WHAT ARE CLASS III ANTIDYSRHYTHMICS AND HOW DO THEY WORK?
Antidysrhythmics, also known as antiarrhythmics, are drugs used to prevent abnormal cardiac rhythms such as atrial fibrillation, atrial flutter, ventricular tachycardia, and ventricular fibrillation caused by improper conduction of impulses in the heart. They work by blocking sodium, potassium, and calcium channels in the heart muscles.
Antiarrhythmic drugs are grouped into four main classes:
- Class I, sodium-channel blockers;
- Class II, beta-blockers;
- Class III, potassium-channel blockers;
- Class IV, calcium-channel blockers; and
- miscellaneous antiarrhythmics or unclassified antiarrhythmics.
Class III antidysrhythmic drugs work by inhibiting delayed rectifier potassium currents. The characteristic action of this class is the prolongation of repolarization. They prolong action potential duration, increase effective refractory period (resting state in a depolarized cardiac cell), and widen QT interval. They have no effect on conduction velocity.
Antidysrhythmic drugs do not improve the survival rate among patients with nonlife-threatening arrhythmias and may increase mortality in patients with structural heart disease.
HOW ARE CLASS III ANTIDYSRHYTHMICS USED?
Class III antidysrhythmic drugs are used to treat:
WHAT ARE SIDE EFFECTS OF CLASS III ANTIDYSRHYTHMICS?
Serious side effects of class III antidysrhythmics include:
- QT prolongation (heart muscle takes longer than usual to recover after each beat)
- Heart failure
- Heart block (an abnormal heart rhythm where the heart beats too slowly)
- Bradycardia (slow heart rate)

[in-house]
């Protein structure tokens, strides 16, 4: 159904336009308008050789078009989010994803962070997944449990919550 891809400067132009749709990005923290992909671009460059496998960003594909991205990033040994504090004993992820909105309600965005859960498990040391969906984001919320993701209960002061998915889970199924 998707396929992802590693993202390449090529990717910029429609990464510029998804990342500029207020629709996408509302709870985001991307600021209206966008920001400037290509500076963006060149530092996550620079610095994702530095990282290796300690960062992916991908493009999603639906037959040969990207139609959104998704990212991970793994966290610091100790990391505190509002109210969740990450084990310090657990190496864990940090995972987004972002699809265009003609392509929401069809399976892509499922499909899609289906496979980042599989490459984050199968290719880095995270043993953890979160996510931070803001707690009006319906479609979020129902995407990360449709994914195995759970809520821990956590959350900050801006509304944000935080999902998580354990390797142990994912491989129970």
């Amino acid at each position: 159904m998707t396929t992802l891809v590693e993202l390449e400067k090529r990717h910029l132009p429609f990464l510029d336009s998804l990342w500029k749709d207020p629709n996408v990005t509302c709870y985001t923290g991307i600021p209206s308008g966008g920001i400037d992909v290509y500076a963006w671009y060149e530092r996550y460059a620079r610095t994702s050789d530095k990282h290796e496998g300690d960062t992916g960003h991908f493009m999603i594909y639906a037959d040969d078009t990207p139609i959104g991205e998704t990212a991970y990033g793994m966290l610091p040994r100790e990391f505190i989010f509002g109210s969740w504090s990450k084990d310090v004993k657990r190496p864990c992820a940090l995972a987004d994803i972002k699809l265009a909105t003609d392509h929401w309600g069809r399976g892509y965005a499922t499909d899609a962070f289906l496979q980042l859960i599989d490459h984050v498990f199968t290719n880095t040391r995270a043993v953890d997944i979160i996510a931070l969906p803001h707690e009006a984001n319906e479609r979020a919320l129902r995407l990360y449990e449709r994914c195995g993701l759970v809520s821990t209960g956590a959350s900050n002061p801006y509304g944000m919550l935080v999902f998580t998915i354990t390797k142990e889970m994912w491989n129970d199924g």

- Ventricular tachycardia (rapid increase in heartbeat in the lower two chambers of the heart)
- Lung fibrosis (lung tissue is damaged and thickened)
- Hepatotoxicity (deterioration in liver function because of the poisonous effect of the drug)
- Corneal deposition and cause blindness
- Blue skin syndrome (pigmentation of facial skin caused by amiodarone)
The other common side effects include:
- Photosensitivity (sensitivity to sunlight)
- Photodermatitis (skin allergy caused when exposed to sunlight)
- Hyperthyroidism (excessive production of thyroxine hormone by the thyroid gland)
- Hypothyroidism (less production of thyroxine hormone by the thyroid gland)
The information contained herein is not intended to cover all possible side effects, precautions, warnings, drug interactions, allergic reactions, or adverse effects. Check with your doctor or pharmacist to make sure these drugs do not cause any harm when you take them along with other medicines. Never stop taking your medication and never change your dose or frequency without consulting your doctor.